In 1986 Security forces in South Africa halt a mass funeral for riot victims
           in Soweto, then swept through the streets, breaking up other
           services and battling gatherings of youths.
   In 1987 The Soviets send 19-year-old Mathias Rust to labor camp for making
           an unauthorized flight across their country and landing in Red
           Square. Rust was released the following August.
   In 1989 The Air Force launches its last Titan Three rocket, which reportedly
           carried a reconnaissance satellite. Since 1964, the Titan Three had
           sent more than 200 satellites into space.
   In 1990 The air evacuation of Western women and children stranded in Iraq
           and Kuwait resumes, with 25 Americans among the nearly 300 who made
           it to Jordan.
   In 1991 South African President F.W. de Klerk proposes a new constitution
           that would allow blacks to vote and govern; the African National
           Congress rejected the plan, charging it was designed to maintain
           white privileges.
   In 1993 Pope John Paul II begins the first papal visit to the former Soviet
           Union as he began a tour of the Baltic republics.
   In 1993 Actor Herve Villechaize (Tatoo of "Fantasy Island") dies in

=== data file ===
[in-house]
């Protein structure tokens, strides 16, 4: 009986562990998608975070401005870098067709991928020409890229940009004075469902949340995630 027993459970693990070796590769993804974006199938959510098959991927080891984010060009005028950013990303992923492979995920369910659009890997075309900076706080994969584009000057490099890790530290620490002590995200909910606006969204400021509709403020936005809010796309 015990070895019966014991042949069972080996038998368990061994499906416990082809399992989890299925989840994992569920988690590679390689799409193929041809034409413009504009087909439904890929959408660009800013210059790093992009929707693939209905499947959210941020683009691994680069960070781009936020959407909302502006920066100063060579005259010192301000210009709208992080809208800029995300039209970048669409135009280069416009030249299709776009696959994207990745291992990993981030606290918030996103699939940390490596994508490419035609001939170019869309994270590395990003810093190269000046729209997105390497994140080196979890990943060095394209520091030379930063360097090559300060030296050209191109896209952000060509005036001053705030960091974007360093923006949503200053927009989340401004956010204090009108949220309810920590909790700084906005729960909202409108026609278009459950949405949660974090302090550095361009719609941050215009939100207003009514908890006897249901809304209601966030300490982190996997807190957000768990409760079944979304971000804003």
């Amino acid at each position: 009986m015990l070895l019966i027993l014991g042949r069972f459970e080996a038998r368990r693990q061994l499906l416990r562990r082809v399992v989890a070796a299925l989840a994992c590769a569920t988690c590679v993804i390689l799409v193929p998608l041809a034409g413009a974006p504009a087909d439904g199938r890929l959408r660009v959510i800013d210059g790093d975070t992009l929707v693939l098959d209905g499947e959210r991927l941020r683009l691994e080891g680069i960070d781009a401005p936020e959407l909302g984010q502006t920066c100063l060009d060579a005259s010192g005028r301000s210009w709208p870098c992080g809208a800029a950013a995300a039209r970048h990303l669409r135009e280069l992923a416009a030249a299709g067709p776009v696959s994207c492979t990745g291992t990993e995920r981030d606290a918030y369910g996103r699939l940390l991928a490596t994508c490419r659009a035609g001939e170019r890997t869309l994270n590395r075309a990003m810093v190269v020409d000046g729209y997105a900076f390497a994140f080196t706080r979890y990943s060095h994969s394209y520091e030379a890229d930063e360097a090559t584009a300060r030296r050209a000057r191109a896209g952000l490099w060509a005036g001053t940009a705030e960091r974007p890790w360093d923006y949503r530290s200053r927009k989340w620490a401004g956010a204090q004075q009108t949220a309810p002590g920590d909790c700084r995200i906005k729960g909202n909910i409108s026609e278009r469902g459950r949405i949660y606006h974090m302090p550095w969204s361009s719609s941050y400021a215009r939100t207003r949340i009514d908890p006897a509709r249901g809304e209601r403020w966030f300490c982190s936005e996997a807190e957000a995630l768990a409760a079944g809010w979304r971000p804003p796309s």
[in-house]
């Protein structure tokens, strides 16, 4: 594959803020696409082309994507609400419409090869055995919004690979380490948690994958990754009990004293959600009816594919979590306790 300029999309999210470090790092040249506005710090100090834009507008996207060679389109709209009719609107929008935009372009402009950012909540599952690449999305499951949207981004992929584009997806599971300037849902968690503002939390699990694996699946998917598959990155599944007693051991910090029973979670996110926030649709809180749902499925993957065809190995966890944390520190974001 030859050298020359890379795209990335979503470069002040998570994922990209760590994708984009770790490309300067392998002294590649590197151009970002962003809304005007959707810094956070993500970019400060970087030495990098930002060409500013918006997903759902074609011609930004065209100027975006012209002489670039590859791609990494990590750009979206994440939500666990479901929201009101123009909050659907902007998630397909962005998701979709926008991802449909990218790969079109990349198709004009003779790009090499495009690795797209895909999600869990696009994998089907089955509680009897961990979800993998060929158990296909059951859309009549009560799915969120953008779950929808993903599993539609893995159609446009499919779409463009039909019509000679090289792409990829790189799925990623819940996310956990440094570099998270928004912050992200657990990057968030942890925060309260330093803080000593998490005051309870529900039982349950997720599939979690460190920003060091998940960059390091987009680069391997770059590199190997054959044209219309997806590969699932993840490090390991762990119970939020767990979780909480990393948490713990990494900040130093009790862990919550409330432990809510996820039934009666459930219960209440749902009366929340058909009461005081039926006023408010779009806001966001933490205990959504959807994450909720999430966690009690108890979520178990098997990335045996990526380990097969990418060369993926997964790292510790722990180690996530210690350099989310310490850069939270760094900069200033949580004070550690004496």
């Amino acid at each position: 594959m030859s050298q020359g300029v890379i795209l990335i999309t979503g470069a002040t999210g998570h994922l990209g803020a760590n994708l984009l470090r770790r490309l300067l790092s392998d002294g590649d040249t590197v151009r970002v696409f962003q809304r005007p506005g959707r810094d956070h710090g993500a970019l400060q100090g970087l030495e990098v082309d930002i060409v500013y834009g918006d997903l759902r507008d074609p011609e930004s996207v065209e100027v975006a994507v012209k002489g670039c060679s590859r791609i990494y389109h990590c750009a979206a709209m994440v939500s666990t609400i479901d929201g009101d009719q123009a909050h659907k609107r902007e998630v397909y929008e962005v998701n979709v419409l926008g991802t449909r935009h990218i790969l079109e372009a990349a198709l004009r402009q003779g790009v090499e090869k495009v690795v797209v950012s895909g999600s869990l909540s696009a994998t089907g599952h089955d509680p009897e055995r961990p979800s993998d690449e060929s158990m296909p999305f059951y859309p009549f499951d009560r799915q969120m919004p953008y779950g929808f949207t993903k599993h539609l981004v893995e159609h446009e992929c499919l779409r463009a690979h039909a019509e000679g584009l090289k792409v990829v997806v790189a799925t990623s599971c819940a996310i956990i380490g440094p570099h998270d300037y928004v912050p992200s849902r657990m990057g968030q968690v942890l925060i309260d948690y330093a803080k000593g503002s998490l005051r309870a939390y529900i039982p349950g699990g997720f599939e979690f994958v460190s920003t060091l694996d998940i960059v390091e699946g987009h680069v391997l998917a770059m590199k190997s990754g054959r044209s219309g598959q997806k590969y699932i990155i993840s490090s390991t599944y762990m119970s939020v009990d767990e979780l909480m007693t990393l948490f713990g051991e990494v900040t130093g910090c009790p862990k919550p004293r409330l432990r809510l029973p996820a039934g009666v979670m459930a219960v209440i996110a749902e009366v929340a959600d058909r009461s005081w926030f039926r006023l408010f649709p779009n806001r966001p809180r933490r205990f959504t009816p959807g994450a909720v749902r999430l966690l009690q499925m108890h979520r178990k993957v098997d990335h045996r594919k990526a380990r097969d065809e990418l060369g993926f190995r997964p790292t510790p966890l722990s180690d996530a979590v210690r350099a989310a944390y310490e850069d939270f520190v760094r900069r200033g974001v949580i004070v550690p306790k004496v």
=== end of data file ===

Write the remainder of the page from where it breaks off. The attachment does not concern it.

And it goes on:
Los Angeles at age 50.
   In 1995 The Fourth World Conference on Women opens in Beijing with more than
           4,750 delegates from 181 countries participating.
   In 1995 Attorney William Kunstler, who spoke out for the politically
           unpopular in a controversial career, dies in New York at age 76.
   In 1996 The U.S. fires a new round of cruise missiles into southern Iraq and
           destroys an Iraqi radar site.
   In 1996 Benjamin Netanyahu shakes the hand of Yasser Arafat, a man he once
           condemned as a murderer, in meeting at the Israel-Gaza border.
   In 1996 Whitewater prosecutors have Susan McDougal held in contempt for
           refusing to tell a grand jury whether President Clinton had lied at
           her trial.
   In 1997 A triple suicide bombing in the heart of Jerusalem kills 7,
           including the three assailants.
   In 1998 The International Monetary Fund approves $257 million loans for the
   In 1999 Prime Minister Ehud Barak of Israel and Palestinian leader Yasser
           Arafat sign a breakthrough land-for-security agreement during a
           ceremony in Sharm El-Sheikh, Egypt.
   In 1999 Martin Frankel, a Connecticut money manager accused of cheating
           insurance companies in five states out of more than $200 million
           dollars, is arrested in Germany.
   In 2000 French investigators say a stray length of metal which had gashed a
           tire of a supersonic Concorde, leading to a fuel tank fire and the
           plane's fatal crash the previous July, probably came from a
           Continental Airlines plane that had taken off 4 minutes earlier.
   In 2001 Texas Republican Phil Gramm announces that he would leave the U.S.
           Senate at the end of his third term.
   In 2004 Slow-moving Hurricane Frances snaps power lines and whipped the 
           Atlantic coast with winds over 90 mph as it neared Florida.